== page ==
Kifune Shrine (left) is reputed to be one of Japan's best places to make your wishes come true. Its exact date of construction is unknown, it is estimated, though, to be 1600 years old. An ancient myth states that a goddess reached Kibune on a boat in search for a water source, and built the Shrine on the

very same spot as where she found an abundant spring. As a result,Okami-noKami, the God of Water, was deified in Kibune Shrine. Today, the stones that cover the goddess's boat in the shrine can still be seen. It was here that we came to the second part of our experience - "Being at One with the Five Elements". What a perfect spot for this, in every sense of the word! Doing our special kind of Work means that we are able to communicate with Nature both as a whole as well as different aspects of the One. Again, it was beyond words, just a very deep Knowing of All That Is, with each of us a part - particle, if you will - of it.

Shanghai's old French Quarter - still beautiful It doesn't matter. Just as it doesn't matter when the pyramids were built. All that matters is the question in the garden, asked-and answered-in glorious Technicolor and stereo sound. I haven't stopped talking since the workshop weekend. It's as if the dyke broke and the conversation began. Yes, I feel better prepared to manage uncertainty, but that was merely the subtext of the story, the hook that got me in the door on a weary Saturday morning. The story, really a long love song, was about discovering the spirit within, in a garden, in the water, on the edge of a forest or behind closed doors, and recognizing that spirit, invincible, trustworthy, for who she is. Me. You.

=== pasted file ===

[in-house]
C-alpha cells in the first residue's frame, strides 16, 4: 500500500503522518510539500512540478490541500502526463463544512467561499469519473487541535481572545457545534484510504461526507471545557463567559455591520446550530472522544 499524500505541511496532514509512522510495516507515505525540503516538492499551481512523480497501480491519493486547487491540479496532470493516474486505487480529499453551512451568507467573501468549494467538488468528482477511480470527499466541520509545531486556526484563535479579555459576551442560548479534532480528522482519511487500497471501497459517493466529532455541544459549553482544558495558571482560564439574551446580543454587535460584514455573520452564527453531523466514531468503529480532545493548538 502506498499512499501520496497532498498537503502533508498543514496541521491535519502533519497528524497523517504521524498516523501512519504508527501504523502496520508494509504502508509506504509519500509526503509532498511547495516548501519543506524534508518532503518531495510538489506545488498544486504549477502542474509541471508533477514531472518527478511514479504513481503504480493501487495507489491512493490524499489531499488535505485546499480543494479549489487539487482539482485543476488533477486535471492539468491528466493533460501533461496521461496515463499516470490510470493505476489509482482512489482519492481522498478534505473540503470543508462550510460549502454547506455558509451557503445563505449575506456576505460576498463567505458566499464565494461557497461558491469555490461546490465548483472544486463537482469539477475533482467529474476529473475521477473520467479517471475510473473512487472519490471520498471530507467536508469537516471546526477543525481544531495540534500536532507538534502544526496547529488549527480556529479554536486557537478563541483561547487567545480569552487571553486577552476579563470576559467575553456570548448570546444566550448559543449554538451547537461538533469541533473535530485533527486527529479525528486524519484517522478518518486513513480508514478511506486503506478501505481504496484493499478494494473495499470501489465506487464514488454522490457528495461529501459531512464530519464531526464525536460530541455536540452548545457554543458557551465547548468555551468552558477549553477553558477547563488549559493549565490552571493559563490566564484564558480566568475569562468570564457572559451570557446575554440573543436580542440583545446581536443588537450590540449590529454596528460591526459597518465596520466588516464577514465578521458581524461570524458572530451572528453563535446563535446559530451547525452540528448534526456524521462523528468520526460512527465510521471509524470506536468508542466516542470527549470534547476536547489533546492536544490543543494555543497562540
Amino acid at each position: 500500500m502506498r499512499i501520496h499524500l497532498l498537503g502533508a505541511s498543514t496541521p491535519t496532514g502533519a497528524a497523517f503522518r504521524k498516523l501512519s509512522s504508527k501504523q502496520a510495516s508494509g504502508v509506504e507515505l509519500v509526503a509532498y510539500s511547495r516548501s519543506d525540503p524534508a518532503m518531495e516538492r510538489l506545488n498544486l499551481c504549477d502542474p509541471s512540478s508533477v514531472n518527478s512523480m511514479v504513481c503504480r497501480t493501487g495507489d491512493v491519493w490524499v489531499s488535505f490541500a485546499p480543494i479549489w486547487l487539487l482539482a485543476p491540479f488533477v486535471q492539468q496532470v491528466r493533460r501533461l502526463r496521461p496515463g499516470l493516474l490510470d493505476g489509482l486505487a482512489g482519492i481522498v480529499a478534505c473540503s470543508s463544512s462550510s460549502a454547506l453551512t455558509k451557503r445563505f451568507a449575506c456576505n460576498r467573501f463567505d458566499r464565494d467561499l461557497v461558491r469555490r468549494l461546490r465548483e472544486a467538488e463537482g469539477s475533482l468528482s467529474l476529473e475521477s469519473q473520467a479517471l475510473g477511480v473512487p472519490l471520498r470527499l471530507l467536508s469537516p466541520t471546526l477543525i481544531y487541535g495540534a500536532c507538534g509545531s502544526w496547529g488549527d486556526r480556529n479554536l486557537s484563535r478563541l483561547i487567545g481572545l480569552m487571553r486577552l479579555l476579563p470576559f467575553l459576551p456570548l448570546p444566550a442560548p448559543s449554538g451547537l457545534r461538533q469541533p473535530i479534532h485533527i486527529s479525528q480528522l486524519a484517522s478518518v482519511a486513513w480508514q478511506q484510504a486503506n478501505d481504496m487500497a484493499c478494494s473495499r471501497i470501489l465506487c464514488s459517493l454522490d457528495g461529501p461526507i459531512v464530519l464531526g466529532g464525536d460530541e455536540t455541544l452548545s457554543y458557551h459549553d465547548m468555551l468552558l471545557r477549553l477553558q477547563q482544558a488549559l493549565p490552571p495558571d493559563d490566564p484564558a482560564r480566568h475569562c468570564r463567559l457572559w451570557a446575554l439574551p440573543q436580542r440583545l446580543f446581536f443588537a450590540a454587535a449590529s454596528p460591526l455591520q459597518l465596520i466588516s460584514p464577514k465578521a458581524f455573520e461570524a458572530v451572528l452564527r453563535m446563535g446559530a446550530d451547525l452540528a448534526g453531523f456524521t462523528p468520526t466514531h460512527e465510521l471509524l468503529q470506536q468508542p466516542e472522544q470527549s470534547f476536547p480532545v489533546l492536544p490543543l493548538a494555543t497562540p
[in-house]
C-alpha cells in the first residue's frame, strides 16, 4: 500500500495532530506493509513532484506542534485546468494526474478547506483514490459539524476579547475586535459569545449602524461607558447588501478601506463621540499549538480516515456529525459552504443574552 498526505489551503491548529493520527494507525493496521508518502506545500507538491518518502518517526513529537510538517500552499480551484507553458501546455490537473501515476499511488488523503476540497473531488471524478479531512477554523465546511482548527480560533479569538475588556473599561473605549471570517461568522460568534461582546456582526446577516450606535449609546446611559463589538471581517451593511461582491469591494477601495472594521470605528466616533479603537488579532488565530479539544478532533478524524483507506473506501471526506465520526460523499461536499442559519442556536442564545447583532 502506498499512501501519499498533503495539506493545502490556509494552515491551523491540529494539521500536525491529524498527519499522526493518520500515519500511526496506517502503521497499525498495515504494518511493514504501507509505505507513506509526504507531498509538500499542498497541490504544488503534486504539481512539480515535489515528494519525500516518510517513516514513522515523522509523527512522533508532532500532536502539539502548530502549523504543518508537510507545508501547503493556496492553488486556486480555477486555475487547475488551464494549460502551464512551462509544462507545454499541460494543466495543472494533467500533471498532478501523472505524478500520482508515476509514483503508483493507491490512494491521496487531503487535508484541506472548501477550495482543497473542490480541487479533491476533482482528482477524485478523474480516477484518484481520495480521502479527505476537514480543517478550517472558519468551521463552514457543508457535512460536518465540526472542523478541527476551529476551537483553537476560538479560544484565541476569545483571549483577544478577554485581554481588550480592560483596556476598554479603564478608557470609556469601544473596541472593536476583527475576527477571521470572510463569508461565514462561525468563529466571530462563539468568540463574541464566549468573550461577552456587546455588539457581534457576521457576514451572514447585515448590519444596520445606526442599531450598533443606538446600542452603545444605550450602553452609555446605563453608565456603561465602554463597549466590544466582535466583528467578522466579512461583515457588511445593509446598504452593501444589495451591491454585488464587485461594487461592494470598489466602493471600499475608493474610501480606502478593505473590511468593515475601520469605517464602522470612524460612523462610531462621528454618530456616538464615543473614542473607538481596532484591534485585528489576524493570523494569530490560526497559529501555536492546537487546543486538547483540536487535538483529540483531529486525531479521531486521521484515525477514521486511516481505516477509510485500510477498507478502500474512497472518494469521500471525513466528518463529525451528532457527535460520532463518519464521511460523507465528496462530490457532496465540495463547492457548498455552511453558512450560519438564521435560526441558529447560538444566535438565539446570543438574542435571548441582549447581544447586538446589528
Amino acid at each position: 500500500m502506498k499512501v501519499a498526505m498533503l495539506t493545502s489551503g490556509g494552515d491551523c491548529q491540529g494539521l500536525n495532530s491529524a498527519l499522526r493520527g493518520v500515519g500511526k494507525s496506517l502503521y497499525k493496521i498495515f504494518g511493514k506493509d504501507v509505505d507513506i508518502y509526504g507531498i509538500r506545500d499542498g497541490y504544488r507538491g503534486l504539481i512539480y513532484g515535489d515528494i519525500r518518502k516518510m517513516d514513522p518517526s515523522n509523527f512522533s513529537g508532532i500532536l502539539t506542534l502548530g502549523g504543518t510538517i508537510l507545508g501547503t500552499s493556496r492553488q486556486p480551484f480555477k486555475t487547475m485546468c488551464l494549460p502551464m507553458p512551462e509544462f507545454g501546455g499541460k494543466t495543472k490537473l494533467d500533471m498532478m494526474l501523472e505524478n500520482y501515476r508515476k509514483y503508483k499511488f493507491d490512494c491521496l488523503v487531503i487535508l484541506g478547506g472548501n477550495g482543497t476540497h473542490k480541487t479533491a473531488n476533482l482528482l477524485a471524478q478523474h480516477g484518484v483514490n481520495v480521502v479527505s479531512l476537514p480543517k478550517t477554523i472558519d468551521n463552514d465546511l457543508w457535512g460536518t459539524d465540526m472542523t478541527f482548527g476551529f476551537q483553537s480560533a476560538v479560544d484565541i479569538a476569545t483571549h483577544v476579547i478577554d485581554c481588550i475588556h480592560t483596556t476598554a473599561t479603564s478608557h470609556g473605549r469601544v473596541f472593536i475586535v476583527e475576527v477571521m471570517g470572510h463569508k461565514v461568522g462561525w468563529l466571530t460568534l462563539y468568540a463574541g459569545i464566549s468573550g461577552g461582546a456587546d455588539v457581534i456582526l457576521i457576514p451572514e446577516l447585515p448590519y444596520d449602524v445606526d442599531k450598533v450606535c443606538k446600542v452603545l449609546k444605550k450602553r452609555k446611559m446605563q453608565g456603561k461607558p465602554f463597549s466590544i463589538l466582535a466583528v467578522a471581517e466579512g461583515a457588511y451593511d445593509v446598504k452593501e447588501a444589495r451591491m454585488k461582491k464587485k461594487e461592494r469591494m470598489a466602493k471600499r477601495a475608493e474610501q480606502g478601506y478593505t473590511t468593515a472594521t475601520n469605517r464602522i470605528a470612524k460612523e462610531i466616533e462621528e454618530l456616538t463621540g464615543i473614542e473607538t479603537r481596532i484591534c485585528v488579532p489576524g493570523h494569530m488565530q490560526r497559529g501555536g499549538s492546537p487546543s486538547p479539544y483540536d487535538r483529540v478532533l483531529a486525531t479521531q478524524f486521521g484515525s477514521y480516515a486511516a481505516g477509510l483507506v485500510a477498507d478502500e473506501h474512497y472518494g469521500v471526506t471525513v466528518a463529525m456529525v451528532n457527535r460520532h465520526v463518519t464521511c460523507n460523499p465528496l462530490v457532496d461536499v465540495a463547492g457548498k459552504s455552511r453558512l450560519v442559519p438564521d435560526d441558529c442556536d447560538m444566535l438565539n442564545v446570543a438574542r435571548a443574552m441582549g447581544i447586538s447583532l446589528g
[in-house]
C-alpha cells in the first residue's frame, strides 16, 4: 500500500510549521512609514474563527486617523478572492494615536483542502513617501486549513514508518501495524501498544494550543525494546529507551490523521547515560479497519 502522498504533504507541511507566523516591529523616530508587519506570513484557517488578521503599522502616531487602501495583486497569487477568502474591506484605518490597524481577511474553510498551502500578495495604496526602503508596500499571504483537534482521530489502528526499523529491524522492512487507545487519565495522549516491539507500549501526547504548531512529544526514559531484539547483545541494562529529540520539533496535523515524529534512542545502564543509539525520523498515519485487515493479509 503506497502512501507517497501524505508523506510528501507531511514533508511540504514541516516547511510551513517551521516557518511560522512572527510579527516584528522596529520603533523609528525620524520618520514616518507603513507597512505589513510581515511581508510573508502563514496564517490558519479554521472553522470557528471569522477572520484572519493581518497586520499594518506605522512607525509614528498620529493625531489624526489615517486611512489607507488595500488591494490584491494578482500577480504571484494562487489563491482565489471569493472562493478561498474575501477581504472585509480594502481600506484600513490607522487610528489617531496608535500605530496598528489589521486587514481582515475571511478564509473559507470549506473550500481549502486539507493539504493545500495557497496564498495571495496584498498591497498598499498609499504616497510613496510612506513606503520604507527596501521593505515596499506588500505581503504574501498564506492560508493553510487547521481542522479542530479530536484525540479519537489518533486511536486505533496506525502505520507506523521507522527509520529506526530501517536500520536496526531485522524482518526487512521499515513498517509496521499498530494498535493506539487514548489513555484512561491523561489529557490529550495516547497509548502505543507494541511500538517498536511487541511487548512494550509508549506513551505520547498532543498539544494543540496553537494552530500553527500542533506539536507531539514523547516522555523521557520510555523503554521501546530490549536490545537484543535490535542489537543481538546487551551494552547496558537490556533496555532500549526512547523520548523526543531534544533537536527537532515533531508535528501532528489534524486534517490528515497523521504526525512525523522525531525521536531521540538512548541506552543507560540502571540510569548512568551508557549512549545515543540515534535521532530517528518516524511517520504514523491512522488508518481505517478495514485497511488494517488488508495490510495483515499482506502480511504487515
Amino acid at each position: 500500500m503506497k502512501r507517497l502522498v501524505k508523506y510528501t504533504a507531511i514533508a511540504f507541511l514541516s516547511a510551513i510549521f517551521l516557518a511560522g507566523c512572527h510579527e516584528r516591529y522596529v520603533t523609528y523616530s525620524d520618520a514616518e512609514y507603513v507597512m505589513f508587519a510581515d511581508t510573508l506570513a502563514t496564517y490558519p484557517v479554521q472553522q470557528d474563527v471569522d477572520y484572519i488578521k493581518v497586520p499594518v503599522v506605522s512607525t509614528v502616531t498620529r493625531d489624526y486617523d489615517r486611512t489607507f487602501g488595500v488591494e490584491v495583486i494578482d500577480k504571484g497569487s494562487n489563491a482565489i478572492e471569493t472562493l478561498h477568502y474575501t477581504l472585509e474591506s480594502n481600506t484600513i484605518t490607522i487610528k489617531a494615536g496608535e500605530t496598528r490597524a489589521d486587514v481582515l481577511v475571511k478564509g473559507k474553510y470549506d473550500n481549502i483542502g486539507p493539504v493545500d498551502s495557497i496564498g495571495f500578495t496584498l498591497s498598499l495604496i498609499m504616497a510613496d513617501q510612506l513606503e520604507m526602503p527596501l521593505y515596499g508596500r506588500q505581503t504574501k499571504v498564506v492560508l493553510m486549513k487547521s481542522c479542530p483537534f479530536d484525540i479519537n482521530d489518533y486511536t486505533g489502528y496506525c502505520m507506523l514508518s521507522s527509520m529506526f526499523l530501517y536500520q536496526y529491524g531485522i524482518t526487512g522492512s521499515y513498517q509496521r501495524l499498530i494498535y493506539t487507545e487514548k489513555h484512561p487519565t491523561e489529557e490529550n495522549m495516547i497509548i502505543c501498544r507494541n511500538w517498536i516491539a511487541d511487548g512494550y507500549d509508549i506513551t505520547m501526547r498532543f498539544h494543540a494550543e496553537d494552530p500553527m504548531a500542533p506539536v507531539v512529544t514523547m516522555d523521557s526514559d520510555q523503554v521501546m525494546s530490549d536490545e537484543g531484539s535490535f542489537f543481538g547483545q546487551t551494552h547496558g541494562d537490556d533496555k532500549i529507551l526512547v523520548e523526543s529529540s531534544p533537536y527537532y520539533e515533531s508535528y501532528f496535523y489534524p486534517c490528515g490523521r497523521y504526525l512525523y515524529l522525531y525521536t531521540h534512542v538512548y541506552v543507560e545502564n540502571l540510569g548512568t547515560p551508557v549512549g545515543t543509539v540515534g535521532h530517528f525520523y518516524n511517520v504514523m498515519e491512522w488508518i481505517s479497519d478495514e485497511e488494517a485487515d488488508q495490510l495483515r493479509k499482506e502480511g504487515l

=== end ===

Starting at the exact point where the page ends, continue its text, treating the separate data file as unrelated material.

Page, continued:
simplicity at One with each other.

Mt Koya, Japan's most sacred mountain, is affectionately known as "Koyasan" and is one of the best places to experience an overnight stay at a temple lodging. Known as shukubo, here we got a taste of a monk's lifestyle, sitting in on a service too and eating their cuisine. Offering private, traditional Japanese rooms with tatami floors, sliding doors and futons - bedding spread on the tamami floor during the night - it was again beauty and

It was here that we also completed the purpose of our Journey with "Presence Rebirth of the Soul". This was held during an evening of full moon and lunar eclipse, both in and amongst themselves singularly powerful movements, never mind combined! We started and ended in concert with the eclipse, moving very naturally in tandem with the energy.

- Kate Lilienthal is from California, where at this moment she sits outside in the cool evening air wishing she was meditating instead of poaching off a neighbor's wireless. This fall, Kate and her husband, Mark, will move with their three young children from Shanghai, China to Singapore. In Shanghai, Kate published an English-language parenting magazine called Shanghai Family.